These facts are embarrassing, but must be faced if we are to be honest. We must face our long history of ethnic cleansing, in which millions of Indians were driven off their land by means of massacres and forced evacuations. And our long history, still not behind us, of slavery, segregation, and racism. We must face our record of imperial conquest, in the Caribbean and in the Pacific, our shameful wars against small countries a tenth our size: Vietnam, Grenada, Panama, Afghanistan, Iraq. And the lingering memory of Hiroshima and Nagasaki. It is not a history of which we can be proud.

Our leaders have taken it for granted, and planted that belief in the minds of many people, that we are entitled, because of our moral superiority, to dominate the world...

...What is the idea of our moral superiority based on? Surely not on our behavior toward people in other parts of the world. Is it based on how well people in the United States live? The World Health Organization in 2000 ranked countries in terms of overall health performance, and the United States was thirty-seventh on the list, though it spends more per capita for health care than any other nation. One of five children in this, the richest country in the world, is born in poverty. There are more than forty countries that have better records on infant mortality. Cuba does better. And there is a sure sign of sickness in society when we lead the world in the number of people in prison—more than two million."

“chaos always defeats order because it is better organized”

'V for Vendetta' by Butler Shaffer:
"Any kind of resistance to tyranny is bound to strike terror into the hearts of members of the established order. Thus were the American colonials and Mohandas Gandhi “terrorists” to the British; the Warsaw ghetto uprisings and the French underground movements “terrorist” actions to the German government; and the organized resistance of Algerians acts of “terrorism” to the French. Even today, the Iraqi resistance to the destruction and domination of their country is regarded as “terrorism” by the invading American state!

...“V” reminds us, early on, of the social application of Newton’s Third Law of Motion: for every action there is an equal and opposite reaction. In a political context, it is as childish to posit the violence engaged in by one group as “peacekeeping” and the opposing group as “terrorism,” as it is to regard one side as “good” and the other as “evil.” It is the interdependent violence inherent in all political systems that is made evident in this film.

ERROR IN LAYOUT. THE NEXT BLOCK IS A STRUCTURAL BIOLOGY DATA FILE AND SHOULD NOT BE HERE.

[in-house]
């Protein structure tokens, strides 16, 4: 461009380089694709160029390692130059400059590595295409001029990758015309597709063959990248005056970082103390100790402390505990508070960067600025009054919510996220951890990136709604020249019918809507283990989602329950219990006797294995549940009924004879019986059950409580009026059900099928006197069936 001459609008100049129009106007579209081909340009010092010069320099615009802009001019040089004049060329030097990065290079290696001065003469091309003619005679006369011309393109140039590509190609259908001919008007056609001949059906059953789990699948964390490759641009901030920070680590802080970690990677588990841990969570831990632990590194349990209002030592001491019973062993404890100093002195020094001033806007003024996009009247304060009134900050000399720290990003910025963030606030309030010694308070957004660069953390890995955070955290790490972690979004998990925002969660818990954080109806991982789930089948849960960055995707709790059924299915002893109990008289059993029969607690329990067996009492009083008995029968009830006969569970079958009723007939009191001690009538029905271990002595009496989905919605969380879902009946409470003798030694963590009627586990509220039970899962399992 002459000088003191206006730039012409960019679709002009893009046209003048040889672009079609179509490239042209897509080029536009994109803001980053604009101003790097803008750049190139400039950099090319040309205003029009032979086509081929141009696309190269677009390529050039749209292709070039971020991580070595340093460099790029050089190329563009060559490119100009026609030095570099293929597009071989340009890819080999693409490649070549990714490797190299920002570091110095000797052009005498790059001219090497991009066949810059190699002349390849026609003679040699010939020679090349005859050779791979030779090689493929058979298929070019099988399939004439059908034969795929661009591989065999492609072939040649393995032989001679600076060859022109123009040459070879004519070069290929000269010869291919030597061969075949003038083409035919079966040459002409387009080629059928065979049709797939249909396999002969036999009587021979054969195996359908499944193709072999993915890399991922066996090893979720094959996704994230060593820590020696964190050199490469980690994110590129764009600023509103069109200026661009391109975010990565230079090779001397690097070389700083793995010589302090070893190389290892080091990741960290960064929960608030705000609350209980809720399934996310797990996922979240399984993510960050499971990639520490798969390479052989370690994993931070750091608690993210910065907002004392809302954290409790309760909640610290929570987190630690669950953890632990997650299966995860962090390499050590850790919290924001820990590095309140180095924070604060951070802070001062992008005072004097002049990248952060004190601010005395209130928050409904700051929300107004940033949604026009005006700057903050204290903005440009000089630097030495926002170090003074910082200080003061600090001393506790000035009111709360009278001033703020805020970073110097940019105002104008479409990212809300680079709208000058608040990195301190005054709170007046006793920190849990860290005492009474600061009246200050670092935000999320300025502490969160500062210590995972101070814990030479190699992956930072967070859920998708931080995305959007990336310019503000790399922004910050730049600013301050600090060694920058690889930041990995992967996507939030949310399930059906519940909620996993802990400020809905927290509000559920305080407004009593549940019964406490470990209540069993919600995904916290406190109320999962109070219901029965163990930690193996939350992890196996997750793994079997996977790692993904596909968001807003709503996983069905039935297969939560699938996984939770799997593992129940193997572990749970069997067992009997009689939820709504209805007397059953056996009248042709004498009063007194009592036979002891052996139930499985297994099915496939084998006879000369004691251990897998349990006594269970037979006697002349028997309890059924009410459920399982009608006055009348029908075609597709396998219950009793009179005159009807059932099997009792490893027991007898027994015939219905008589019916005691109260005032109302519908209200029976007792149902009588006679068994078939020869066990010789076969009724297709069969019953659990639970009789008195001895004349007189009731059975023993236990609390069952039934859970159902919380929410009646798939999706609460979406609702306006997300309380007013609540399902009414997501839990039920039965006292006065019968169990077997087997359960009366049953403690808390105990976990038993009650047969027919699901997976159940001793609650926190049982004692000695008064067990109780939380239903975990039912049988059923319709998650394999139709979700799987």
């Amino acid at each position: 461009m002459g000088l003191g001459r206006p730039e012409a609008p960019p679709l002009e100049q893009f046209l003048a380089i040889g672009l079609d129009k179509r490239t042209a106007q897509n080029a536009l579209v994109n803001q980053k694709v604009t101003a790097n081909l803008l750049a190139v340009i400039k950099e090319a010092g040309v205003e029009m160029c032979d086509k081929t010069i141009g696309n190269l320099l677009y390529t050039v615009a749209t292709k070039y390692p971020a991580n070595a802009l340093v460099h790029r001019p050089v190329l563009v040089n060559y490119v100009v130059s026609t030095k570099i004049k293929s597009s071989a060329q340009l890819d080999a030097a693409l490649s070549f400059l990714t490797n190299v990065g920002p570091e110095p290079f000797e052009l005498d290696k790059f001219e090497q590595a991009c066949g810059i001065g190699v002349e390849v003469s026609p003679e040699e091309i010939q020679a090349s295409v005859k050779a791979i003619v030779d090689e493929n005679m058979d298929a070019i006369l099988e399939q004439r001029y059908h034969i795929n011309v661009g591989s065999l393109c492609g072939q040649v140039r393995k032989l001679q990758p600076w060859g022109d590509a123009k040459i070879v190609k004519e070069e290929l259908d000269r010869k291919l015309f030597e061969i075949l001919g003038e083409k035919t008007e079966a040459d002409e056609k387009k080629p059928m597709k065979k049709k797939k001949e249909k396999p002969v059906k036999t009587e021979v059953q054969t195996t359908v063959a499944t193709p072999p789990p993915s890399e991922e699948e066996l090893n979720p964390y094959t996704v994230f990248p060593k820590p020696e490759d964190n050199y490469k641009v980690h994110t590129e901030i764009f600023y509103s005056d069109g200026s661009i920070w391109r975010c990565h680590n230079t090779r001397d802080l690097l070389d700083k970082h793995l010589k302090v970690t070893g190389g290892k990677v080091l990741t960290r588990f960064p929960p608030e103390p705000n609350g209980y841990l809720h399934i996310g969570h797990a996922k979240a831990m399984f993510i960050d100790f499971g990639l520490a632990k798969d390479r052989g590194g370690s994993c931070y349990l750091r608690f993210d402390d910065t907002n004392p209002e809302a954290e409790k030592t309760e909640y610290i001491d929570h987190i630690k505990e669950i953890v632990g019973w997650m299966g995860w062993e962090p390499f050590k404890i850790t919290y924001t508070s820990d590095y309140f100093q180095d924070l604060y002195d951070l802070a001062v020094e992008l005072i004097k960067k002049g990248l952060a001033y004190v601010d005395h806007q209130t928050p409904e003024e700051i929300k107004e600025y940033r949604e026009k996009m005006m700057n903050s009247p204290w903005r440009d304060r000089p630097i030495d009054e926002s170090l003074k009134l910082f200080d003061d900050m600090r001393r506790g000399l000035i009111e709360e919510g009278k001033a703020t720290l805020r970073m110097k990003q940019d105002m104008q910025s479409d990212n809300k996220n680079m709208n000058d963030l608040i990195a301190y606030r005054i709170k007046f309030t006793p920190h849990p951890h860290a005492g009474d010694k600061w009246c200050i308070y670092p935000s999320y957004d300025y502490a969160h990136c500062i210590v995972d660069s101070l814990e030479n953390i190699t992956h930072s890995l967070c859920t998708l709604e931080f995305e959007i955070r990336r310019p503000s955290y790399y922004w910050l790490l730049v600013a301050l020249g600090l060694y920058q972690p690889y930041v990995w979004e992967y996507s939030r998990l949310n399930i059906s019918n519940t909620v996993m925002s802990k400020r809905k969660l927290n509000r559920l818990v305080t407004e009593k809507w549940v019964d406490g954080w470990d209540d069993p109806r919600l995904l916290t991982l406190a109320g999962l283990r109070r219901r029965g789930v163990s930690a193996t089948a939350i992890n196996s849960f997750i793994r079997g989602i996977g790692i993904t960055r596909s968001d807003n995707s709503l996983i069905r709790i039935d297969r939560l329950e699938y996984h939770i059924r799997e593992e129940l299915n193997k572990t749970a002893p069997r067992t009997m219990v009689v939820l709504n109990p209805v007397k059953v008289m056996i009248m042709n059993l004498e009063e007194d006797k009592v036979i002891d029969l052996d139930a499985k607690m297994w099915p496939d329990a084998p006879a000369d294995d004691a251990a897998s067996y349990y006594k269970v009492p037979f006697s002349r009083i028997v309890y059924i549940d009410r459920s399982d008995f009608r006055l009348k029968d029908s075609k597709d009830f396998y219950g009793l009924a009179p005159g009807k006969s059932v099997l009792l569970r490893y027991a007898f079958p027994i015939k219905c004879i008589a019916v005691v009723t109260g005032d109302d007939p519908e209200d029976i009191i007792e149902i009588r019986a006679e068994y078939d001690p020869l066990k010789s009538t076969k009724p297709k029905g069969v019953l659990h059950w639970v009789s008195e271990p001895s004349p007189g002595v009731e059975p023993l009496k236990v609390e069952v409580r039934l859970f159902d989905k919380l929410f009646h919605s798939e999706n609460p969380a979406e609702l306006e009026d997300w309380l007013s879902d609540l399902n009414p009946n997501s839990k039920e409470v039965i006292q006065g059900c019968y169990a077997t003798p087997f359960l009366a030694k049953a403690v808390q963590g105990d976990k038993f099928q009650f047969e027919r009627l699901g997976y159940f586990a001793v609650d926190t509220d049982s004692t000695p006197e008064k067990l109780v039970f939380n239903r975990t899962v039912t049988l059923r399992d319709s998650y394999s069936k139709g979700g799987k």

There is one poignant scene in this movie in which thousands of unarmed, peaceful individuals confront the well-armed military forces of the state. This scene, more than any other, may provide insight into how society might evolve in a world in which vertically-structured institutions are collapsing. The transformations of thinking that are arising from the study of “chaos,” or “complexity,” are producing changes in social behavior that make state systems obsolete. The predictability the statists imagine inheres in their structured apparatuses has been rendered illusory. Terry Pratchett’s observation that “chaos always defeats order because it is better organized,” reflects a world in flux. Perhaps a film such a V for Vendetta will provide us an opportunity to begin exploring the orderly nature of anarchistic systems."

Greg Palast, GWB and Big Oil

"Get off it. All the carping, belly-aching and complaining about George Bush's incompetence in Iraq, from both the Left and now the Right, is just dead wrong.

...don't kid yourself -- Bush and his co-conspirator, Dick Cheney, accomplished exactly what they set out to do.

...And what did the USA want Iraq to do with Iraq's oil? The answer will surprise many of you: and it is uglier, more twisted, devilish and devious than anything imagined by the most conspiracy-addicted blogger. The answer can be found in a 323-page plan for Iraq's oil secretly drafted by the State Department. Our team got a hold of a copy; how, doesn't matter. The key thing is what's inside this thick Bush diktat: a directive to Iraqis to maintain a state oil company that will "enhance its relationship with OPEC."

Enhance its relationship with OPEC??? How strange: the government of the United States ordering Iraq to support the very OPEC oil cartel which is strangling our nation with outrageously high prices for crude.

Specifically, the system ordered up by the Bush cabal would keep a lid on Iraq's oil production -- limiting Iraq's oil pumping to the tight quota set by Saudi Arabia and the OPEC cartel.

There you have it. Yes, Bush went in for the oil -- not to get MORE of Iraq's oil, but to prevent Iraq producing TOO MUCH of it.

You must keep in mind who paid for George's ranch and Dick's bunker: Big Oil. And Big Oil -- and their buck-buddies, the Saudis -- don't make money from pumping more oil, but from pumping LESS of it. The lower the supply, the higher the price.

It's Economics 101. The oil industry is run by a cartel, OPEC, and what economists call an "oligopoly" -- a tiny handful of operators who make more money when there's less oil, not more of it. So, every time the "insurgents" blow up a pipeline in Basra, every time Mad Mahmoud in Tehran threatens to cut supply, the price of oil leaps. And Dick and George just LOVE it.